Five things we think you'll like this week including the return of the Grinch, a film festival on TV, and holiday-time 'Country Living.'
Try bottling this sensation
No wonder Hairspray, now on DVD, was such a hit in theaters: The musical's joie de vivre holds as much appeal to the John Travolta generation as it does the teen set who turned up for Zac Efron. Set in early 1960s Baltimore, it centers on zaftig teen outcast Traci Turnblad (a luminous Nikki Blonsky) who dances her way to acceptance.
A real page turner
It's almost December – the time of year most bibliophiles begin to panic. Have we read everything we're supposed to read? Head over to Amazon.com's Best Books of 2007 to find out. The section is a bit tricky to find from Amazon's home page (try the link on the left rail of the homepage), but the rewards are plentiful: a veritable panoply of lists, from staff favorites to customer favorites, to the best biographies and picture books of the year.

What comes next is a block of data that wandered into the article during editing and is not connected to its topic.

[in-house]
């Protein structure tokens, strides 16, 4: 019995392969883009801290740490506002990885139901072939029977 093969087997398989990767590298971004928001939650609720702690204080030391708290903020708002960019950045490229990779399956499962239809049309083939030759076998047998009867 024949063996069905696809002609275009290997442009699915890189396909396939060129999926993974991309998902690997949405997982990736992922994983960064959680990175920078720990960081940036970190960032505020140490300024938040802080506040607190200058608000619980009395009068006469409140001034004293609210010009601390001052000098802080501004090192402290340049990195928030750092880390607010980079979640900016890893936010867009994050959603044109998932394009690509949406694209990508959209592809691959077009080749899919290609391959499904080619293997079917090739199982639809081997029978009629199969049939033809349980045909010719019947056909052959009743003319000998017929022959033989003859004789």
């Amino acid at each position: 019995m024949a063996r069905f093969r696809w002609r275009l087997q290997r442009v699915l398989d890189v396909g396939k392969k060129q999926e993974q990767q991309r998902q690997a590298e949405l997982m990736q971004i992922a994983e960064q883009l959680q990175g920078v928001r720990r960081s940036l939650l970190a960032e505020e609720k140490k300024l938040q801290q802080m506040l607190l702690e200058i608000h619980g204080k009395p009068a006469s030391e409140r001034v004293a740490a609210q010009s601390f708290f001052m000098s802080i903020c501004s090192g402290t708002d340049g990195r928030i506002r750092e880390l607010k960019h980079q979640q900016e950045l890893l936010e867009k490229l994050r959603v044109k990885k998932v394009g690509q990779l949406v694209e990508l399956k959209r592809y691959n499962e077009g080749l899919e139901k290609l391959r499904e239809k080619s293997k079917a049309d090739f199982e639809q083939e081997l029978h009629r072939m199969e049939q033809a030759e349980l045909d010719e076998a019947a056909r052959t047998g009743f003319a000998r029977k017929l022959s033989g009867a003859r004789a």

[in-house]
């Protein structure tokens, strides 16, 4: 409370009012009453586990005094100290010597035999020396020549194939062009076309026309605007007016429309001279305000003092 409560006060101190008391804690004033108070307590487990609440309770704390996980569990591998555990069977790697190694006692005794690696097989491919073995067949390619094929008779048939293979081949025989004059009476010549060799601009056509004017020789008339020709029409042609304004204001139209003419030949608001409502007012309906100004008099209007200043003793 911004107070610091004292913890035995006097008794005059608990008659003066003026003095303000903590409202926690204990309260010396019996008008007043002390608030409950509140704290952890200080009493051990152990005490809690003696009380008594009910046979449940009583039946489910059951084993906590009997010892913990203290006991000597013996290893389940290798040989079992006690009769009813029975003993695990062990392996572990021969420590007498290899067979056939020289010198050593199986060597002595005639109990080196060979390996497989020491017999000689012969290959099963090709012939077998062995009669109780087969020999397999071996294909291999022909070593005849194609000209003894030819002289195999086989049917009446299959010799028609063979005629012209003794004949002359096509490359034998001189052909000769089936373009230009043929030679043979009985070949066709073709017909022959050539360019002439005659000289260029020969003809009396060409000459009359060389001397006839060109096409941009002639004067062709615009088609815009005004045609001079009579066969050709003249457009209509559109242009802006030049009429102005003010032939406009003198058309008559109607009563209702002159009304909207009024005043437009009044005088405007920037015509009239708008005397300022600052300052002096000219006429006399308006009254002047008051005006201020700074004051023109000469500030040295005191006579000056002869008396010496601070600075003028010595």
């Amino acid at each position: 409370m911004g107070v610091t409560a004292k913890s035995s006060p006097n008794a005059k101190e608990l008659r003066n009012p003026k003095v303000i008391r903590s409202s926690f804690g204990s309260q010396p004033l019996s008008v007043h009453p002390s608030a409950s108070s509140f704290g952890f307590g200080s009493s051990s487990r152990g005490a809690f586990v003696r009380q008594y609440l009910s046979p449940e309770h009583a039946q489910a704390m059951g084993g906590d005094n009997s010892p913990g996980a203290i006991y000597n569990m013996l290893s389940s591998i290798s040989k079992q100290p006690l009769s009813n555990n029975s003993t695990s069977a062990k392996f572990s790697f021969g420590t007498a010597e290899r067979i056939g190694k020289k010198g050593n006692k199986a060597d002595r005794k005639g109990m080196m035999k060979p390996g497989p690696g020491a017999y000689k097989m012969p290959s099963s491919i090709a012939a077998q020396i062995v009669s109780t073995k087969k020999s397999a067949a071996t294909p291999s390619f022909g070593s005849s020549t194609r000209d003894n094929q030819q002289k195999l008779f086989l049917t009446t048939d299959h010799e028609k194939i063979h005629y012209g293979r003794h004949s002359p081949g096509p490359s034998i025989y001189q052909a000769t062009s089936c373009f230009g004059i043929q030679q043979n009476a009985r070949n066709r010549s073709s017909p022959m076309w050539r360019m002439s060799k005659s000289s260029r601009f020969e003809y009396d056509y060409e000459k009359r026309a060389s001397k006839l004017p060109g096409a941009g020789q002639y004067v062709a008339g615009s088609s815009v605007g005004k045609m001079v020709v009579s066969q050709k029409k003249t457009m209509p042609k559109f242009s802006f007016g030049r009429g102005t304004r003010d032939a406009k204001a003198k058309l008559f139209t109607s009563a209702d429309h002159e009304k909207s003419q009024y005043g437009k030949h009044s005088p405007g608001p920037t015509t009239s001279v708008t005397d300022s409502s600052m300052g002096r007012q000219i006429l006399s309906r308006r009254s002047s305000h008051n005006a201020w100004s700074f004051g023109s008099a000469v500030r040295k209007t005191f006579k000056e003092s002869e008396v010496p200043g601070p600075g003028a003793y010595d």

Yule for Y'all
With another Thanksgiving in the books, the shelter and food mags have burst gleefully into winter-holiday mode. A vintage-looking Christmas tree adorns the December Country Living, an issue that features inviting images from inside an Alabama home (we noticed a Southern-holiday spin this year in several publications) among the usual warm array of rural dwellings – with tips for homespun elegance that usually transfer, even if you're a city mouse.
Film festival flicks, free of charge
Can't make it to Cannes or Sundance this year? No worries. Film Movement, the company that created a Netflix for independent and foreign films, has launched the free Film Festival Channel, available nationwide to Cox and Verizon FiOS customers. Each month, eight new offerings from festivals around the world become available. The best part: The on-demand feature allows you to watch at anytime.
Return of the Grinch
For the 50th anniversary of Dr. Seuss's green, mean, but ultimately soft-hearted character, Random House offers a retrospective edition of How the Grinch Stole Christmas! that includes 32 pages of commentary by Seuss scholar Charles D. Cohen, vintage imagery – even seldom seen works including "Perfect Present." (Just for the record, it's a Three-fingered Zifft.)